David Gray

A new book written by David Gray was just published, hot off the press. The work is entitled Tsong Khapa's Illumination of the Hidden Meaning: Mandala, Mantra, and the Cult of the Yoginis- A Study and Annotated Translation of Chapters 1-24 of the sbas don kun sel. It is published by the American Institute of Buddhist Studies, and distributed by Columbia University Press. It is the first volume in a two-volume translation of a major work by an important Tibetan author, Tsong Khapa (1357-1419 CE), the founder of the Geluk tradition of Tibetan Buddhism, the head of which is the Dalai Lama. Dr. Gray began working on this translation as a graduate student, and has been steadily working on critically editing and translating it ever since. He completed the second volume earlier this year, and expects that it too will be published in the near future.

Teresia Hinga

Teresia Hinga

Teresia Hinga was invited to participate in and thus attended, the “African Christian Theology: Memories and Mission for the 21st Century” conference convened by Department of Theology of University of Notre Dame. The conference was held from March 22nd-25th in Rome, Italy. In light of her expertise as an African Scholar and Theologian with expertise on the topics to be discussed in the conference, she has been invited not only to attend the conference but to give an invited paper one of the subtopics of the conference, namely “Faith and Culture in Contemporary Africa.”

In April, Teresia submitted an article based on her field work last summer in South Africa, Rwanda and Kenya entitled “Women, Religion and Transitional Justice in Africa.” She also participated in the 200 year celebration of Harvard Divinity School. The special invitation came from the Women and Gender Studies program at HDS and was extended to all research and visiting associates who have come to the Program since its inception. She was one of the first participants to be invited to the program from outside the US and specifically Africa. She participated in the program in 1991-1992.

Sally Vance-Trembath

Sally Vance-Trembath

Sally Vance-Trembath continues to develop her interest in the dialogue between the teaching mission of the Church (one expression of which is the Catholic University) and the challenges of climate change and energy poverty. She will attend the invitation only Breakthrough Dialogue in June. This year’s topic is "Democracy in the Anthropocene." The Dialogue is a 3 day conference sponsored by The Breakthrough Institute, a think-tank located in Oakland. "Breakthrough's mission is to accelerate the transition to a future where all the world's inhabitants can enjoy secure, free, prosperous, and fulfilling lives on an ecologically vibrant planet."

With the support of a Hackworth Grant and people at The Breakthrough, Sally Dr. V has developed new RTC2 course called "The Planet and the Popes." The course will explore the Catholic Church's teaching regarding care for the earth and care for the entire human family in dialogue with the work of practitioners from other disciplines.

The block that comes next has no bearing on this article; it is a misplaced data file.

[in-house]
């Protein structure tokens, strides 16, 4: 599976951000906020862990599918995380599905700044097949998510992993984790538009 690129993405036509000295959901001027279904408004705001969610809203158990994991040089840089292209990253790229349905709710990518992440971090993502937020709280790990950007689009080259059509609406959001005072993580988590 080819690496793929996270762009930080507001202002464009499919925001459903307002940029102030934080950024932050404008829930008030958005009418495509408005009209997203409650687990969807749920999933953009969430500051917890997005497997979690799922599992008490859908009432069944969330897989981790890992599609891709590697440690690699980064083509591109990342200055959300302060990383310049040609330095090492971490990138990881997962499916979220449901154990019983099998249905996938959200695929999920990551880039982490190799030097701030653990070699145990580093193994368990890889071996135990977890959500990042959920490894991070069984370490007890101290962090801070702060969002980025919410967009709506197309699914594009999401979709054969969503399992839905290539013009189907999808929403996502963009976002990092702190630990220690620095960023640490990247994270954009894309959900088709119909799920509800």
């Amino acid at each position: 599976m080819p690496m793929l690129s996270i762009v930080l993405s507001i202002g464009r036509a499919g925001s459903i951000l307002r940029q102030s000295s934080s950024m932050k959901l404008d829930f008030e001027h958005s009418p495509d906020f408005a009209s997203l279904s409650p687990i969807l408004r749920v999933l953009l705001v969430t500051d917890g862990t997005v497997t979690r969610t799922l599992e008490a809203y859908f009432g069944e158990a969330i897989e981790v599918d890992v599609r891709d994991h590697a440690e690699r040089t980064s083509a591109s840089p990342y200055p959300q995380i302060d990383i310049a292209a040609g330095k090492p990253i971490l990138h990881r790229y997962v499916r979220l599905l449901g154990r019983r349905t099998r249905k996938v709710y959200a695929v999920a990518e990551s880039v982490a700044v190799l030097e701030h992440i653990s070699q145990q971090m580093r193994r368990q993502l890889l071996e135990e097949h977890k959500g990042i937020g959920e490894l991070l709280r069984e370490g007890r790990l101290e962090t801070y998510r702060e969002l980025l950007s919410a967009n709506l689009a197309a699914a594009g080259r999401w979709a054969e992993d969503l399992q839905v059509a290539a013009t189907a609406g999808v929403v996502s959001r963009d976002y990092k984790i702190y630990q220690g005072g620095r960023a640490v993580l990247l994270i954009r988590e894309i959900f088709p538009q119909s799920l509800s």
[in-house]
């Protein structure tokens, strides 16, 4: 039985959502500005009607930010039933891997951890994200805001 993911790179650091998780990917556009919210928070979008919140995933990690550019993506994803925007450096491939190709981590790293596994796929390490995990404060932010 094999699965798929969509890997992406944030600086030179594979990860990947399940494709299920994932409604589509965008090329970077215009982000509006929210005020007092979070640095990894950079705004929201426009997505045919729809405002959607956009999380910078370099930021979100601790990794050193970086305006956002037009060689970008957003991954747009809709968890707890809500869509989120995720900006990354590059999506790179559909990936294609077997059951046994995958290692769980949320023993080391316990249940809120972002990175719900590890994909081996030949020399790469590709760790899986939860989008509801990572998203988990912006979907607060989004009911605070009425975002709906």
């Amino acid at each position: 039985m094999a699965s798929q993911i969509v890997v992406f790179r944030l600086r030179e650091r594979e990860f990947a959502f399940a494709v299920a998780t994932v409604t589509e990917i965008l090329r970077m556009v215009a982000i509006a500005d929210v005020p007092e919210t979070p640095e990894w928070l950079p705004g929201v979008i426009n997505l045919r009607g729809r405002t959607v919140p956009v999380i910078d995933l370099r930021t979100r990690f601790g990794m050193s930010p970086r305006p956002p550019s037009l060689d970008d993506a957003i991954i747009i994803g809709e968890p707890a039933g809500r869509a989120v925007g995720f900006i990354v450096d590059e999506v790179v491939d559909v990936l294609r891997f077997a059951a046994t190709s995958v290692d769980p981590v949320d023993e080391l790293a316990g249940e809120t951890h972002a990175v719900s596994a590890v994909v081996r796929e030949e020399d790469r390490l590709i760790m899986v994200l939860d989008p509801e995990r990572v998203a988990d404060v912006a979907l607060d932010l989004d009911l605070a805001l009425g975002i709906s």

Ana Maria Pineda

Ana María Pineda, R.S.M.

An article written by Ana María Pineda, R.S.M. on Jesuit Rutilio Grande -- "Man of God, Minister of the Poor" -- was published in the 2017 Spring Edition of SALVANET, an online newsletter of CRISPAZ (Christians for Peace in El Salvador). In the article, Pineda writes about the life, and ministry of Grande whose commitment to the rural poor led to his death and martyrdom. In 2015, Vatican Archbishop Vincenzo Paglia, postulator of Archbishop Romero’s sainthood cause, visited the small parish Church in El Paisnal to visit the burial place of Grande and communicated Pope Francis’ desire to name Rutilio Grande “blessed” in the near future.

Ana María Pineda, R.S.M. participated and moderated one of the sessions in the April 22, 2017 Consultation on Ministry Formation at Santa Clara University sponsored by the Jesuit School of Theology.  The purpose of the day was to consult with those in attendance around the theme of “Building Capacity for Hispanic Ministry.”

Philip Boo Riley

Philip Boo Riley was accepted to a month-long NEH Summer Institute at Macalester College on the topic of “Challenges of Teaching World Religions.” The convener on the Institute is James W. Laine, author of Meta-religion: Religion and Power in World History, and it will include time with other prominent North American religion scholars, including Tomoko Masuzawa, Donald Lopez and Carl Ernst.  The title for Prof. Riley’s proposed project for the institute is “Teaching World Religions in Silicon Valley.” He will be tying the project to the Living Religions Collaborative.

Frederick Parrella

Frederick Parrella was interviewed in an episode of JustLove. They discussed the religious faith and practice of today’s college students, and what their often self-description as “spiritual, but not religious” bodes for the future.